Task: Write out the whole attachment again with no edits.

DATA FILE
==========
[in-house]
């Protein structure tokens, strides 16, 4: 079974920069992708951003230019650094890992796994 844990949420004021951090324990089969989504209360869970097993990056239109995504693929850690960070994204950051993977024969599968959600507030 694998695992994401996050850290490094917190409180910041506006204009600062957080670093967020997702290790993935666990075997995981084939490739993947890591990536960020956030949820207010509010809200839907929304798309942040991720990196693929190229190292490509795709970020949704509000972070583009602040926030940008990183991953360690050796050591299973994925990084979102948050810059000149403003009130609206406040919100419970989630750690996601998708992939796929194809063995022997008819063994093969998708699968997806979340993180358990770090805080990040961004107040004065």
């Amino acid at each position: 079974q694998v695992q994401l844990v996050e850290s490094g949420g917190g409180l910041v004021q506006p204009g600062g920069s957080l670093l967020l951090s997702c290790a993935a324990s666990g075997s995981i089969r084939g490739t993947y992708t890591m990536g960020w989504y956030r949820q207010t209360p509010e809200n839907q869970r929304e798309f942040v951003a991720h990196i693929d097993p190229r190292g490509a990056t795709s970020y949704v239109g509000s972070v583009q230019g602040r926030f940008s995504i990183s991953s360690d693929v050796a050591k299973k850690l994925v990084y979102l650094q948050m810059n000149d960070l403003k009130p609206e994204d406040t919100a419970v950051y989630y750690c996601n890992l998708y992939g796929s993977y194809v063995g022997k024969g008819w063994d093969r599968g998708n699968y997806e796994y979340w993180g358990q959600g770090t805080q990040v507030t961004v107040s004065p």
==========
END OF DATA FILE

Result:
[in-house]
């Protein structure tokens, strides 16, 4: 079974920069992708951003230019650094890992796994 844990949420004021951090324990089969989504209360869970097993990056239109995504693929850690960070994204950051993977024969599968959600507030 694998695992994401996050850290490094917190409180910041506006204009600062957080670093967020997702290790993935666990075997995981084939490739993947890591990536960020956030949820207010509010809200839907929304798309942040991720990196693929190229190292490509795709970020949704509000972070583009602040926030940008990183991953360690050796050591299973994925990084979102948050810059000149403003009130609206406040919100419970989630750690996601998708992939796929194809063995022997008819063994093969998708699968997806979340993180358990770090805080990040961004107040004065």
């Amino acid at each position: 079974q694998v695992q994401l844990v996050e850290s490094g949420g917190g409180l910041v004021q506006p204009g600062g920069s957080l670093l967020l951090s997702c290790a993935a324990s666990g075997s995981i089969r084939g490739t993947y992708t890591m990536g960020w989504y956030r949820q207010t209360p509010e809200n839907q869970r929304e798309f942040v951003a991720h990196i693929d097993p190229r190292g490509a990056t795709s970020y949704v239109g509000s972070v583009q230019g602040r926030f940008s995504i990183s991953s360690d693929v050796a050591k299973k850690l994925v990084y979102l650094q948050m810059n000149d960070l403003k009130p609206e994204d406040t919100a419970v950051y989630y750690c996601n890992l998708y992939g796929s993977y194809v063995g022997k024969g008819w063994d093969r599968g998708n699968y997806e796994y979340w993180g358990q959600g770090t805080q990040v507030t961004v107040s004065p």